All things Barolo. By law, wines marked Barolo have to be made with 100% Nebbiolo grapes, and there are eleven communes within Barolo where Nebbiolo is grown.
Each different commune makes a slightly different style of Barolo, depending on the soil composition. Older soils are quite poor, meaning that the vine roots have to go deep to find nutrients. The resulting wines are pretty tannic, with aromas that are often a bit closed upon the wines’ initial release. The younger soils produce ruby-colored wines that are less tannic, more soft and elegant and have more pronounced fruit and floral aromatics.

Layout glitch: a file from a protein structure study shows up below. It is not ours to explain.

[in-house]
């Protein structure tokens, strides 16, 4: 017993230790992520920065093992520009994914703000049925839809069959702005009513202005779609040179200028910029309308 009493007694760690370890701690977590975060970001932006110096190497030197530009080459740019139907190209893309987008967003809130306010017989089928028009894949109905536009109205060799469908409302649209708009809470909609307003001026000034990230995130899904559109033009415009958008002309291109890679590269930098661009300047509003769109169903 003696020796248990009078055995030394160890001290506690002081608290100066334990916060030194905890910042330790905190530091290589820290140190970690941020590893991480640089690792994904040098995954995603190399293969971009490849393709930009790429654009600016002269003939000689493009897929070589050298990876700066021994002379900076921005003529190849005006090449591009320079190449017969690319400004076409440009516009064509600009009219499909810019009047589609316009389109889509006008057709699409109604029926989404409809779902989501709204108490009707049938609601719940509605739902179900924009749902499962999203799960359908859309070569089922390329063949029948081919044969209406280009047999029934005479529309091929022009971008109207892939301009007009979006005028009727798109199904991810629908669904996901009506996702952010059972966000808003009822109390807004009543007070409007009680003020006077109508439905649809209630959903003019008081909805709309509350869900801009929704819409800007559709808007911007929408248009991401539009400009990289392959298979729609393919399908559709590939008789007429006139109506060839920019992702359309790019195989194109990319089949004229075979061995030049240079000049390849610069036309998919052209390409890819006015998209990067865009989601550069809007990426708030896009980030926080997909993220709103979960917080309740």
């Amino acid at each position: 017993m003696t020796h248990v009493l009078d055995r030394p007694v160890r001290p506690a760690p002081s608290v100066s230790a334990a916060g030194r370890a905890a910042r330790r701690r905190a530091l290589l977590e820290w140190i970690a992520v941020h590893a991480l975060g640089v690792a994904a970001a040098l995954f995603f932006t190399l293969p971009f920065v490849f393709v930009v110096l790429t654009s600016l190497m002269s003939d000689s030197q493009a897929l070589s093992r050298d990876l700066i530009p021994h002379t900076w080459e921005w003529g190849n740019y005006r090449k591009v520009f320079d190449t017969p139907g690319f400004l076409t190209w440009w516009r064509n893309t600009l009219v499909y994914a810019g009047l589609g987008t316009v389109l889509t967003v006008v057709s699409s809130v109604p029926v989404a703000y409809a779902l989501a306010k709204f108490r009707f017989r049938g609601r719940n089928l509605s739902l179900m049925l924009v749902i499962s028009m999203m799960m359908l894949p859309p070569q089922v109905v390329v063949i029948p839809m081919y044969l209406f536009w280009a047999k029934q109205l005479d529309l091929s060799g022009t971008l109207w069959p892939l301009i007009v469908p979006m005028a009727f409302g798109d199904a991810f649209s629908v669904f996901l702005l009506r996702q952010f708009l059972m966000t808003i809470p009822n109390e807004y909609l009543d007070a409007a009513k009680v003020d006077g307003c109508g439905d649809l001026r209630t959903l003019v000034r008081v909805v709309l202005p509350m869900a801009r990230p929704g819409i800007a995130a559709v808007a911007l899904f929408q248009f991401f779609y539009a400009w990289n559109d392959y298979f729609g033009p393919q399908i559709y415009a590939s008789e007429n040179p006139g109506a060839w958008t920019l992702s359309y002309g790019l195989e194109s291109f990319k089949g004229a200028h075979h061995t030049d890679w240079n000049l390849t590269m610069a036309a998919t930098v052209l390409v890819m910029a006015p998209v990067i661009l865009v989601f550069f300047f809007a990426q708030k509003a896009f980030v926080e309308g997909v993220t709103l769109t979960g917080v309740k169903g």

Barolo is required to spend at least 3 years aging, two spent in wood, while the third in bottle. To earn the designation “Riserva,” the wine must be aged for at least 5 years. Here's one that I love. The Boroli 2011 Barolo is smooth and bright with silky texture and juicy style; tangy, edgy and long. 90 Points and $40.